Like the proverbial tail wagging the dog, a $50 solenoid can stop a $3,000 windlass from raising the anchor or prevent the engine from starting. This simple device also figures in the operation of the propane stove and the windshield washer. If you understand how a solenoid works and how to test one, you can often come up with a work-around that will enable you to continue a cruise or at least make it back to the dock.
Solenoids allow a small amount of electricity to trigger a greater action, such as connecting a high-amperage switch, or actuating a valve. A starter motor, or a windlass, demands a lot of current. This high draw requires heavy-gauge wire of the type you see connected to a battery. Without a solenoid, this cable would have to be run all the way from the battery to the switch that starts the motor, and then down to the motor itself. The switch would have to be large and robust so that it could handle the load. This arrangement would create a loss of voltage due to the long run of wire, additional weight and cost due to the extra wire runs, and the cost and complexity of a switch that can handle such high loads.
Instead of running the heavy gauge wire all the way to the switch, the solenoid permits a much lighter gauge to be used. When you press the start button or step on the windlass foot switch a small amount of control current flows to the solenoid which then causes the two high-amperage terminals to connect, allowing a high current flow directly to the windlass motor.
Most solenoids consist of two larger terminals, or studs, and one or two smaller ones. The large terminals receive the heavy gauge wire and are connected to each other only when the solenoid has been activated by a key switch, toggle, or foot switch (the control circuit). One of the large terminals is connected to a wire that is hot, while the other remains isolated until the connection is made. We refer to the terminal that receives the incoming voltage as the line side, and the terminal that feeds the device (starter, windlass, etc.) as the load side.
The small terminals handle the control circuit. In some cases, there are two small terminals, one for the DC positive wire and the other for the negative. When the solenoid is bolted to an engine, these bolts connect the solenoid to ground, and therefore only one wire is needed for the control circuit.
A boat’s propane system relies on the same principle. In this case, however, instead of providing a way to remotely make an electrical connection, the solenoid allows you to remotely stop the flow of propane gas into the boat. The switch in the galley sends a control current to a solenoid mounted at the LP cylinder, causing a piston to move out of the way and allowing the gas to flow. Windshield washers with spray nozzles work in the same manner as a propane solenoid, allowing or stopping the flow of water by using a low amperage control circuit to open or close a valve.
The starter on your engine presents the most demanding application of a solenoid. The starter on a marine diesel engine draws a high amount of current for a very brief time. A typical 300hp engine will demand several hundred amps during normal start-up (by comparison, all of the cabin lights turned on at once might draw around 25 amps). In addition to making the electrical connections, modern starter solenoids also contain a mechanism that thrusts a pinion gear into position to engage the starter with the engine ring gear.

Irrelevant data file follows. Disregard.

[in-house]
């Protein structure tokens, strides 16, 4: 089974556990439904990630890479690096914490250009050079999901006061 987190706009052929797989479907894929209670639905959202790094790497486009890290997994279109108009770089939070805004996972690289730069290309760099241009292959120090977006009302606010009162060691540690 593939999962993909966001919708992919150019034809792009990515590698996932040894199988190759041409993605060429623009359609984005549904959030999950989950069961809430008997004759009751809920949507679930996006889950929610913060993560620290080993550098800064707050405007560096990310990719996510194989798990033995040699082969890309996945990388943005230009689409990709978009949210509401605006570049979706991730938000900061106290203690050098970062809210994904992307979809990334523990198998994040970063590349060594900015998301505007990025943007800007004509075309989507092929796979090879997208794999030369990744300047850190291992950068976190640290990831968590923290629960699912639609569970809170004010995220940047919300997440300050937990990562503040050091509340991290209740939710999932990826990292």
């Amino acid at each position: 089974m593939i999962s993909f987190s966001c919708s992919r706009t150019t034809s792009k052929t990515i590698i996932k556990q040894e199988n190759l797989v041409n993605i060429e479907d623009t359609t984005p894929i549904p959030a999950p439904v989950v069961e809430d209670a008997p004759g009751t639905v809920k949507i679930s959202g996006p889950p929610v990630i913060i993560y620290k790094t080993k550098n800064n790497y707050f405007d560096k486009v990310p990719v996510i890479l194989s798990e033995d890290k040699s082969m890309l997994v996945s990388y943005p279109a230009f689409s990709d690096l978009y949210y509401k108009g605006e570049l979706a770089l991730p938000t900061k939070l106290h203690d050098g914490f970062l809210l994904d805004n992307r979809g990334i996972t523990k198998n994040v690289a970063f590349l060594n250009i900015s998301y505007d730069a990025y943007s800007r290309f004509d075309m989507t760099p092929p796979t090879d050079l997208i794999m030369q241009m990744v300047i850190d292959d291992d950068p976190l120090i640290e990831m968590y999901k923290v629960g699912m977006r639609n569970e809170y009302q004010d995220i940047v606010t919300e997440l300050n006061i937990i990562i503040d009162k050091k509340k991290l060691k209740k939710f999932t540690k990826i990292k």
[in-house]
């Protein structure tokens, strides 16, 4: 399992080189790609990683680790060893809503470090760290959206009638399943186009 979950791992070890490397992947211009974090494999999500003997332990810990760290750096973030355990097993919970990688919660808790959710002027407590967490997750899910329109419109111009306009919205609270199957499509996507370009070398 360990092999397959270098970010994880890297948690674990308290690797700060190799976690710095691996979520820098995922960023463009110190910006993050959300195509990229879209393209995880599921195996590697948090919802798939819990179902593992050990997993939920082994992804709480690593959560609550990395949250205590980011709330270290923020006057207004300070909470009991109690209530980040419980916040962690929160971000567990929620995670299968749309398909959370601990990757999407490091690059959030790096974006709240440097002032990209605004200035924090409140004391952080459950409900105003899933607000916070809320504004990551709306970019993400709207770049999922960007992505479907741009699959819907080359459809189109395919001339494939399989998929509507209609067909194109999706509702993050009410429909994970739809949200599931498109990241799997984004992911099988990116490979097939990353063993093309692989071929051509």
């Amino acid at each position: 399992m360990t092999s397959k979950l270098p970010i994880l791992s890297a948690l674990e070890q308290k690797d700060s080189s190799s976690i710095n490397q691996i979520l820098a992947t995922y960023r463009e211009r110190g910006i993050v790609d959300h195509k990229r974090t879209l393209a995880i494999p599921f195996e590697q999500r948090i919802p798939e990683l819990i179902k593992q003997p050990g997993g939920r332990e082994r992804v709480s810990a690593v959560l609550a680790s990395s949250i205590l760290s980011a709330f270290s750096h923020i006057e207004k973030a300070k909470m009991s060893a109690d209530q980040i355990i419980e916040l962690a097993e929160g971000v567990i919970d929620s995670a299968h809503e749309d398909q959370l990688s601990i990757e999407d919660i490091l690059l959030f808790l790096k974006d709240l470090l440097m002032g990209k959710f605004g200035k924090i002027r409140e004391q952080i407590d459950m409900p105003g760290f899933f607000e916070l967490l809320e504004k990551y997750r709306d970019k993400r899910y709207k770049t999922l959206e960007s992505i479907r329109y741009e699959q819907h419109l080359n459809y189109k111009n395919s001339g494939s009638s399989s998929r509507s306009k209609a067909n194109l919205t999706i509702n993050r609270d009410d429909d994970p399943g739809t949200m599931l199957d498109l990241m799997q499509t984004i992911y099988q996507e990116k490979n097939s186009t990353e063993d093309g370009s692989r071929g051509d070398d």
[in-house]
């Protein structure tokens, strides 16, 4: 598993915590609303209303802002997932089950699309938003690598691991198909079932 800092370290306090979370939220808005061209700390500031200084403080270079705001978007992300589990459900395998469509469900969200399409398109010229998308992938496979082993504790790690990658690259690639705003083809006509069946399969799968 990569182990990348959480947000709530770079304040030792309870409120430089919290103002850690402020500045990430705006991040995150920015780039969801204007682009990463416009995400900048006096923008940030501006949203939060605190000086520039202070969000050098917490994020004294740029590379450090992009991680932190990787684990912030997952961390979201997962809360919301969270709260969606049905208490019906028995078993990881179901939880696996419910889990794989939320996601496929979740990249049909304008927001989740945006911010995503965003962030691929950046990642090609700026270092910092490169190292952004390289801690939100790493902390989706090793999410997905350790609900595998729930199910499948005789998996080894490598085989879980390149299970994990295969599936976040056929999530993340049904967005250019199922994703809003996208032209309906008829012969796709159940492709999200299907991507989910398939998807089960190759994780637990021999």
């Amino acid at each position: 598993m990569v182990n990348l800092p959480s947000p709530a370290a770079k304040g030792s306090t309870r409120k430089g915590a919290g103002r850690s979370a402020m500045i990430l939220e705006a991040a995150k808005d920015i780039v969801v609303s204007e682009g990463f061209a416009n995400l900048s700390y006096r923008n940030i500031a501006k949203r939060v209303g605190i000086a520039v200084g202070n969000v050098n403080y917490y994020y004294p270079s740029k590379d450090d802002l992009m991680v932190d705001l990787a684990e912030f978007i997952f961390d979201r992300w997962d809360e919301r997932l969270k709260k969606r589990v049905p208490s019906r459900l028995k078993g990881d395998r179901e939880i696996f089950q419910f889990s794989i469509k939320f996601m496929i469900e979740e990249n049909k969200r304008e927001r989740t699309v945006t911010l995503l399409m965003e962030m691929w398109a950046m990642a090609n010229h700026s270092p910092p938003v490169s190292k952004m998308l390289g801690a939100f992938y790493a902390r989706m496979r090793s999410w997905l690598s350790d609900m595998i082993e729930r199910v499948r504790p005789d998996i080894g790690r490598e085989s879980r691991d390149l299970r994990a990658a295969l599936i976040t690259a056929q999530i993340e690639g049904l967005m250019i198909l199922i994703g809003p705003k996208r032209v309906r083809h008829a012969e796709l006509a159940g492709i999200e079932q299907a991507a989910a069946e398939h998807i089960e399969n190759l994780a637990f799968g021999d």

The demands placed on the starter solenoid require a significant supply of current to the solenoid control circuit. For this reason, most modern diesels rely upon a smaller solenoid, often referred to as a slave solenoid, to trip the larger starter solenoid.
Each solenoid application has its own variation on a theme, and the following troubleshooting procedure applies to most of them. Let’s imagine that you attempt to start some device (engine, windlass, etc.) and nothing happens. After checking the obvious (circuit breaker and/or fuse OK, main disconnect switch on), you wonder if current is making its way to the device. Remember, the current must pass through the solenoid in order to complete the circuit.
Step #1: Is power getting from the source to the solenoid?
With a voltmeter or test light, check for power on the line side large terminal of the solenoid (one test lead on the stud, the other lead to ground). If there is no power, then the problem lies elsewhere—blown fuse, tripped breaker, battery disconnect turned off. If you do have power on the line side, then you need to determine if the solenoid is working.
Step #2: Is the solenoid working?
Now it’s time to check the control circuit, which are the smaller terminals. If there are two terminals, the test leads can be placed on each one. If there is only one terminal, one lead will have to be attached to ground. With the test device in place, have someone turn the key or flip the switch that normally starts whatever you are troubleshooting.
If the test shows no voltage while the switch is held on, the problem lies elsewhere, perhaps in the key switch or foot switch, or in the power supply to that switch. In other words, the solenoid is not the problem. The problem lies somewhere in the control circuit that leads to the solenoid.